Whenever he finally decides to hang up his four-ounce gloves, Daniel Cormier could do so as one of the greatest heavyweights in mixed martial arts history.
And though Cormier’s feud with Jon Jones is always going to be on the mind of fans reflecting on his time in the Octagon, as their never-ending rivalry has become the defining moment in each of their historic careers, the reality is that when “DC” became the second fighter in UFC history to win titles in two weight classes simultaneously by knocking out Stipe Miocic in the main event of UFC 226 last summer, it’s his time among the big boys that is firmly in the spotlight now.
And rightfully so, as Cormier has accomplished a great deal at heavyweight.
So while his most high profile moments have come while competing in the 205-pound weight class, people tend to forget that Cormier is undefeated as a heavyweight.
With his second-round submission victory over Derrick Lewis last fall, Cormier pushed his record to 15-0 in the big boy division, which includes 10 victories by way of stoppage and four straight wins when competing in the Octagon as a heavyweight.
Now, on the eve of his championship rematch with Miocic this weekend in the main event of UFC 241 at Honda Center in Anaheim, California, let’s look back at the biggest heavyweight highlights in the career of the reigning, defending, undisputed UFC heavyweight champion.
Cormier entered the contest with seven consecutive victories to start his career and while he’d beaten a few solid opponents, Monson was viewed as a considerable step up in competition for the two-time Olympian.
While Cormier was less than two years into his transition to mixed martial arts, Monson entered with a 41-11 record and brandishing an eight-fight winning streak. The former UFC heavyweight title challenger was a formidable grappler and submission specialist with considerably more experience than Cormier and how the unbeaten upstart handled the pairing would go a long way towards determining where his ceiling could potentially rest.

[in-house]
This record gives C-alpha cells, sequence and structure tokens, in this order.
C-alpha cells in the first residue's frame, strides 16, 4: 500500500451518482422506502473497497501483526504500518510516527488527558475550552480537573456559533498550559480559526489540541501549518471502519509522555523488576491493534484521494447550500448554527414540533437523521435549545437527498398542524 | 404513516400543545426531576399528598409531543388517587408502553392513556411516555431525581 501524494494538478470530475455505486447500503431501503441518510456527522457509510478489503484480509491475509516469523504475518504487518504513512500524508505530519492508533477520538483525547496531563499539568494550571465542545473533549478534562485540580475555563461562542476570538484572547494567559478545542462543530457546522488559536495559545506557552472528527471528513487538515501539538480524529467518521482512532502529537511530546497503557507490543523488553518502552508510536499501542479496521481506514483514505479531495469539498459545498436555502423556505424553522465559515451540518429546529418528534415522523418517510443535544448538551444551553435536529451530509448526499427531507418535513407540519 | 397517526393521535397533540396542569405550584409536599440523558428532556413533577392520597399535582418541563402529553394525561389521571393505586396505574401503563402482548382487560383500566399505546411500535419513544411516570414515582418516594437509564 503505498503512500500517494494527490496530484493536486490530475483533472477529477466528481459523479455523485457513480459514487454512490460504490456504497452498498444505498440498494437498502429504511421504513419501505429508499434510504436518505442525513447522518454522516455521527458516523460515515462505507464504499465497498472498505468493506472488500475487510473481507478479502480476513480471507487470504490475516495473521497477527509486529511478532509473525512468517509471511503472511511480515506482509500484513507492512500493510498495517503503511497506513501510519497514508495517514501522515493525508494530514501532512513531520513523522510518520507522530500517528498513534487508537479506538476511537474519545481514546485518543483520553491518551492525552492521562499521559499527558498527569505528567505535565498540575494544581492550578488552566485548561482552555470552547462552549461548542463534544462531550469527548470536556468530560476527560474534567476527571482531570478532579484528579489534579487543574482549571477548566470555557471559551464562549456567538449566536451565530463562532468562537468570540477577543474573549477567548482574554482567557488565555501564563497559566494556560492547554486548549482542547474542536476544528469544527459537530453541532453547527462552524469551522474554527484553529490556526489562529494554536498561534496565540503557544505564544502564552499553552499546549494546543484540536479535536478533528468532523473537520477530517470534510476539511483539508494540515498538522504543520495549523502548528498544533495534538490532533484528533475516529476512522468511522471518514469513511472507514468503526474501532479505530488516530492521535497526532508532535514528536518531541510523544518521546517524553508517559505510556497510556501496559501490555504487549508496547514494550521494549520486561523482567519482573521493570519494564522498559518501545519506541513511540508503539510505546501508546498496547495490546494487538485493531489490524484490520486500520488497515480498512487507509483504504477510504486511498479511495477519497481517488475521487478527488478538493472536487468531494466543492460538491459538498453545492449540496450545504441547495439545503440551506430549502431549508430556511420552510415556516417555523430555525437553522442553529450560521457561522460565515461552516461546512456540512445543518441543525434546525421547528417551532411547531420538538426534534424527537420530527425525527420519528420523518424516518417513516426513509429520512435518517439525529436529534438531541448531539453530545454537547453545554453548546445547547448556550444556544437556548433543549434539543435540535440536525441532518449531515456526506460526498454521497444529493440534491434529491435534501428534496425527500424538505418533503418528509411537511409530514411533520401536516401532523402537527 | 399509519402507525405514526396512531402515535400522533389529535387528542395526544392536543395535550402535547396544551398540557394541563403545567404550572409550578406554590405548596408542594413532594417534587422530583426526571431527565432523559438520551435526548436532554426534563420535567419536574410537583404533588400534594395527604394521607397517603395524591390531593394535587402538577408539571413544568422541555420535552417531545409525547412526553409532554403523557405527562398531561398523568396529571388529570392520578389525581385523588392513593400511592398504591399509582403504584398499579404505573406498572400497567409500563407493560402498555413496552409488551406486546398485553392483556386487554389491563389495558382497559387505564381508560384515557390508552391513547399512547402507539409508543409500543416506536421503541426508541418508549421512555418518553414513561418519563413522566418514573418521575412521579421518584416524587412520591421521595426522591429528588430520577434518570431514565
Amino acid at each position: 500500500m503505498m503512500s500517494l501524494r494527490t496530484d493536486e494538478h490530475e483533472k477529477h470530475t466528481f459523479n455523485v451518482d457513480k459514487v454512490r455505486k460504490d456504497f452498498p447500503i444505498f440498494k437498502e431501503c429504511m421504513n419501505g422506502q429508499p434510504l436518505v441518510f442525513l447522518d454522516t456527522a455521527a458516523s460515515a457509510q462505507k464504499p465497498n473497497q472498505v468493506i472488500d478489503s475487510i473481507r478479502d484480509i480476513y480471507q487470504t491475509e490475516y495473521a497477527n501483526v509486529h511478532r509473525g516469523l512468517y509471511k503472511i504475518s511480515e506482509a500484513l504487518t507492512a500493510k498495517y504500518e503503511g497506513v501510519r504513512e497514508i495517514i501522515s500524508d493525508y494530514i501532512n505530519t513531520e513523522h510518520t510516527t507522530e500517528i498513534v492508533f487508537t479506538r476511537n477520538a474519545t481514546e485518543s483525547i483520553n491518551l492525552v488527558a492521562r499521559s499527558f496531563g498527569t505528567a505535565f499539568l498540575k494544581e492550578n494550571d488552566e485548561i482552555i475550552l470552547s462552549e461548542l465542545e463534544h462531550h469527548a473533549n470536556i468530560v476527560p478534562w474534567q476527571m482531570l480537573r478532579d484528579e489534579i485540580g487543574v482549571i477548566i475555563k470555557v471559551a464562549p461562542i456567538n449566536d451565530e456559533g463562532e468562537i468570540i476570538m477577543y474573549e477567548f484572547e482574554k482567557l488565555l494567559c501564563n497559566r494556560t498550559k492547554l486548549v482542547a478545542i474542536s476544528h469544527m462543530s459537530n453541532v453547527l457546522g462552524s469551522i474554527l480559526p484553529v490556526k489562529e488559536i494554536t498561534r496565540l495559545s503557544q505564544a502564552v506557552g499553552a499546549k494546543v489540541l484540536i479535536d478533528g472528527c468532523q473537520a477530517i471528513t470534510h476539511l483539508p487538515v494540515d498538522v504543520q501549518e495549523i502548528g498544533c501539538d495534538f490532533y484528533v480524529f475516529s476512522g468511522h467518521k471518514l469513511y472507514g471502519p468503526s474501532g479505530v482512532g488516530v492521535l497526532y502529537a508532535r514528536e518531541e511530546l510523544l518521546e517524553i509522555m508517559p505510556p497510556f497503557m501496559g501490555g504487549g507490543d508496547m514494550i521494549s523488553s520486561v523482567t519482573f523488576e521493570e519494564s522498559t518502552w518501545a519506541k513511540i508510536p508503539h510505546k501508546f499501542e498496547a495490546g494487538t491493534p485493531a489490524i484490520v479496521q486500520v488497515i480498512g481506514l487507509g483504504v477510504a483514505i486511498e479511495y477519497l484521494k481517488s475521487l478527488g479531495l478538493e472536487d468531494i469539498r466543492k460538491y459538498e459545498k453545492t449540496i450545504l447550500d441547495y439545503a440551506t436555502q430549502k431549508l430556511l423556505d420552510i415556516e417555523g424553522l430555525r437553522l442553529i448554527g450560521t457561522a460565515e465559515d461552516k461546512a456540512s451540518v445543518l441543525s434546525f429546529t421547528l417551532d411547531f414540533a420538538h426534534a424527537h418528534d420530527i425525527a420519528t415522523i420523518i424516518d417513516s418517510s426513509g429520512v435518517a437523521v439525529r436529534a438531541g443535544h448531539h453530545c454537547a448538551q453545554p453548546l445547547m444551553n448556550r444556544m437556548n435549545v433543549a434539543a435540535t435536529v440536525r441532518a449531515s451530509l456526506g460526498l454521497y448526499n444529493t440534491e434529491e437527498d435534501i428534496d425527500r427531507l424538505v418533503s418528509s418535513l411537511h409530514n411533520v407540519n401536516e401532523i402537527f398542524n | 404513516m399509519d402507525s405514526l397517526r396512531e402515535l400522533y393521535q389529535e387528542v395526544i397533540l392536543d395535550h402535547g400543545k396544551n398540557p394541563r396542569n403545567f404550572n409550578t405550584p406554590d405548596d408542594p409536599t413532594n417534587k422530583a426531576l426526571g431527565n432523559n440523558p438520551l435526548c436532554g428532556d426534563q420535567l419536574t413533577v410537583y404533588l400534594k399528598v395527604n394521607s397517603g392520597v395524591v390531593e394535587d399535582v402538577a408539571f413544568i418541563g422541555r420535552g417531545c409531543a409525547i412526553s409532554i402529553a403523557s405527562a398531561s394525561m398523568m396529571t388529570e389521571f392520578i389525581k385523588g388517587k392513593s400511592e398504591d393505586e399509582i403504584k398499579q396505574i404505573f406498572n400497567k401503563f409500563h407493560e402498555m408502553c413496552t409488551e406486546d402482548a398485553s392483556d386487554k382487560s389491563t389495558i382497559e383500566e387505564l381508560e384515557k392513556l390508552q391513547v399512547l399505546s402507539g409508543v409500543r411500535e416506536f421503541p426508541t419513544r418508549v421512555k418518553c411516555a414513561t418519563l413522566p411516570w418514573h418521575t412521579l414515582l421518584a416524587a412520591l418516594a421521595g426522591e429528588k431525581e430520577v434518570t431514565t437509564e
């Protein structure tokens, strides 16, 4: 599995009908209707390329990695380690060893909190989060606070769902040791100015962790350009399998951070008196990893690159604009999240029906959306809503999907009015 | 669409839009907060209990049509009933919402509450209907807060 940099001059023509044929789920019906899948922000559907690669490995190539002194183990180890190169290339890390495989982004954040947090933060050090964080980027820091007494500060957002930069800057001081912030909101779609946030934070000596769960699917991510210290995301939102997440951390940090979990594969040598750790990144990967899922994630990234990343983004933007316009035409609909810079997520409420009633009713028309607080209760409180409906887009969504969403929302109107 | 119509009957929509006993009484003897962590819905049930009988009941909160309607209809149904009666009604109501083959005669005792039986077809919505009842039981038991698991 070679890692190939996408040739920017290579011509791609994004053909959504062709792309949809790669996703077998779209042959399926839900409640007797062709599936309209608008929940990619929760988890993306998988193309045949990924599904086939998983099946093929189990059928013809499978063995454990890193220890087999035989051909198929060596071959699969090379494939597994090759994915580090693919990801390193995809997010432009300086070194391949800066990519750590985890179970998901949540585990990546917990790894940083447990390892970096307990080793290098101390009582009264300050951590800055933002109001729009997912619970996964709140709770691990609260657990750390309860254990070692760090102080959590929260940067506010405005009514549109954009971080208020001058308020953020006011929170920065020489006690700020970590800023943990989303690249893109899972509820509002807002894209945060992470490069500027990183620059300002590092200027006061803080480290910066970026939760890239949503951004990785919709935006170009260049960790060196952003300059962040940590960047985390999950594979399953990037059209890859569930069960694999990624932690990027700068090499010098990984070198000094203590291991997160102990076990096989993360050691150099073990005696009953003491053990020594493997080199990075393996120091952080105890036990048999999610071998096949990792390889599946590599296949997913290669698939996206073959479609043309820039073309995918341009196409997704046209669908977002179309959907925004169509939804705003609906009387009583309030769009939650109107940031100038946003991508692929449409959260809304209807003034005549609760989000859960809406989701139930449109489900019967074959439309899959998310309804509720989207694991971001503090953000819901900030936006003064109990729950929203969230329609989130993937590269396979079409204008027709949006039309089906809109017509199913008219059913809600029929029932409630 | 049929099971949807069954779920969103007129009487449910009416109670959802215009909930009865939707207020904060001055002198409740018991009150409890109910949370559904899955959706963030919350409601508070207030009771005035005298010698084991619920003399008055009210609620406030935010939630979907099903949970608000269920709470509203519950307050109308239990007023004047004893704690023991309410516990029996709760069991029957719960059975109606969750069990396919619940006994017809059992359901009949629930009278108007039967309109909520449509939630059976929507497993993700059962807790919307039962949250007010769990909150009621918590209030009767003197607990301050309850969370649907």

Over the course of three rounds, Cormier pitched a shutout, outworking Monson on the feet and showing that his skills in the standup game were progressing nicely. On a night where all eyes were on the Strikeforce heavyweight ranks, “DC” showed he was going to be a key piece of the division’s future.
Just three months after dispatching Monson, Cormier took another considerable step up in competition, replacing Alistair Overeem in the Strikeforce Heavyweight Grand Prix semifinals opposite Antonio “Bigfoot” Silva.
While the last several years haven’t been kind to the hulking Brazilian, Silva entered the bout at the absolute apex of his career, sporting a 16-2 record and fresh off a first-round mugging of Russian icon Fedor Emelianenko seven months earlier. He’d won nine of his previous 10 bouts and was expected to be a serious test for the talented, but still somewhat untested emerging prospect.
Cormier knocked him out in just under four minutes.
The improved striking he showed against Monson looked even more advanced and the considerable speed advantage he carries at heavyweight was even more pronounced as Cormier cut angles, worked inside and wiped out Silva, earning himself a trip to the finals.
Whenever people undertake the exercise of listing the best heavyweights in MMA history, it’s surprising how long it takes some folks to get around to mentioning Barnett, who has a 35-8 record and has fought an absolutely insane collection of competitors over his 20-plus year career.